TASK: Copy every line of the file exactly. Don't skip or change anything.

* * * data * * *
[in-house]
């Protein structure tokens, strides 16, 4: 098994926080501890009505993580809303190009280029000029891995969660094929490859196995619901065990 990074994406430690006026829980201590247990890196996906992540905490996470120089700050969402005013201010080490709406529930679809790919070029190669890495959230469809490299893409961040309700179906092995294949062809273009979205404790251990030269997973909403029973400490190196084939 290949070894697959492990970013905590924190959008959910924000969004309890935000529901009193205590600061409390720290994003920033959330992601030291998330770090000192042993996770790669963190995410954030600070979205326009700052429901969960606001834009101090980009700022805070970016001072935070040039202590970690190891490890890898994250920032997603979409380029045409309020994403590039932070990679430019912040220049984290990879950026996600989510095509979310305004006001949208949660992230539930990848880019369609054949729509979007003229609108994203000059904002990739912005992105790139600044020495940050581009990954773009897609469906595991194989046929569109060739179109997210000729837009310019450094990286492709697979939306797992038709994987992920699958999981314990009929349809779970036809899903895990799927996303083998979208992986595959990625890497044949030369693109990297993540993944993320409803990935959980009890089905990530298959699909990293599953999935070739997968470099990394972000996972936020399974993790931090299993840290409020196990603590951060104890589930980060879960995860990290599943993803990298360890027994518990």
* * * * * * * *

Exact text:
[in-house]
């Protein structure tokens, strides 16, 4: 098994926080501890009505993580809303190009280029000029891995969660094929490859196995619901065990 990074994406430690006026829980201590247990890196996906992540905490996470120089700050969402005013201010080490709406529930679809790919070029190669890495959230469809490299893409961040309700179906092995294949062809273009979205404790251990030269997973909403029973400490190196084939 290949070894697959492990970013905590924190959008959910924000969004309890935000529901009193205590600061409390720290994003920033959330992601030291998330770090000192042993996770790669963190995410954030600070979205326009700052429901969960606001834009101090980009700022805070970016001072935070040039202590970690190891490890890898994250920032997603979409380029045409309020994403590039932070990679430019912040220049984290990879950026996600989510095509979310305004006001949208949660992230539930990848880019369609054949729509979007003229609108994203000059904002990739912005992105790139600044020495940050581009990954773009897609469906595991194989046929569109060739179109997210000729837009310019450094990286492709697979939306797992038709994987992920699958999981314990009929349809779970036809899903895990799927996303083998979208992986595959990625890497044949030369693109990297993540993944993320409803990935959980009890089905990530298959699909990293599953999935070739997968470099990394972000996972936020399974993790931090299993840290409020196990603590951060104890589930980060879960995860990290599943993803990298360890027994518990």